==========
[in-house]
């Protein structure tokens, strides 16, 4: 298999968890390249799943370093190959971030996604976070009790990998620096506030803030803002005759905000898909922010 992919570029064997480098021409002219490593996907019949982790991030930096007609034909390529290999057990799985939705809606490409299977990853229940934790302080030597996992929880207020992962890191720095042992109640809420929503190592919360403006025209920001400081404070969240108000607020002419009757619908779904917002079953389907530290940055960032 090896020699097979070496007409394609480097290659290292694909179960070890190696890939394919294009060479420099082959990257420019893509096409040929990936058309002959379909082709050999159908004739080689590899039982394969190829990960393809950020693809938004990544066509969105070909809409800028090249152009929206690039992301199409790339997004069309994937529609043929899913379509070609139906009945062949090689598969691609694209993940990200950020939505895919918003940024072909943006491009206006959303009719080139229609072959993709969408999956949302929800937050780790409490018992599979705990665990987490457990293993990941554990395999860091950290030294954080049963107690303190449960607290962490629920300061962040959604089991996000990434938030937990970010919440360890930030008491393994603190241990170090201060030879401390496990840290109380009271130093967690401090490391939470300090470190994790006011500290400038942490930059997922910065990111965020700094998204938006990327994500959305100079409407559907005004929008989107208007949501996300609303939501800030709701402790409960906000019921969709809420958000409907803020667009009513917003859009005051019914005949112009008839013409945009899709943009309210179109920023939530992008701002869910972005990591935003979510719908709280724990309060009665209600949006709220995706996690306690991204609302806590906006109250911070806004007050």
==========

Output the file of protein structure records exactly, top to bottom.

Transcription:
[in-house]
């Protein structure tokens, strides 16, 4: 298999968890390249799943370093190959971030996604976070009790990998620096506030803030803002005759905000898909922010 992919570029064997480098021409002219490593996907019949982790991030930096007609034909390529290999057990799985939705809606490409299977990853229940934790302080030597996992929880207020992962890191720095042992109640809420929503190592919360403006025209920001400081404070969240108000607020002419009757619908779904917002079953389907530290940055960032 090896020699097979070496007409394609480097290659290292694909179960070890190696890939394919294009060479420099082959990257420019893509096409040929990936058309002959379909082709050999159908004739080689590899039982394969190829990960393809950020693809938004990544066509969105070909809409800028090249152009929206690039992301199409790339997004069309994937529609043929899913379509070609139906009945062949090689598969691609694209993940990200950020939505895919918003940024072909943006491009206006959303009719080139229609072959993709969408999956949302929800937050780790409490018992599979705990665990987490457990293993990941554990395999860091950290030294954080049963107690303190449960607290962490629920300061962040959604089991996000990434938030937990970010919440360890930030008491393994603190241990170090201060030879401390496990840290109380009271130093967690401090490391939470300090470190994790006011500290400038942490930059997922910065990111965020700094998204938006990327994500959305100079409407559907005004929008989107208007949501996300609303939501800030709701402790409960906000019921969709809420958000409907803020667009009513917003859009005051019914005949112009008839013409945009899709943009309210179109920023939530992008701002869910972005990591935003979510719908709280724990309060009665209600949006709220995706996690306690991204609302806590906006109250911070806004007050």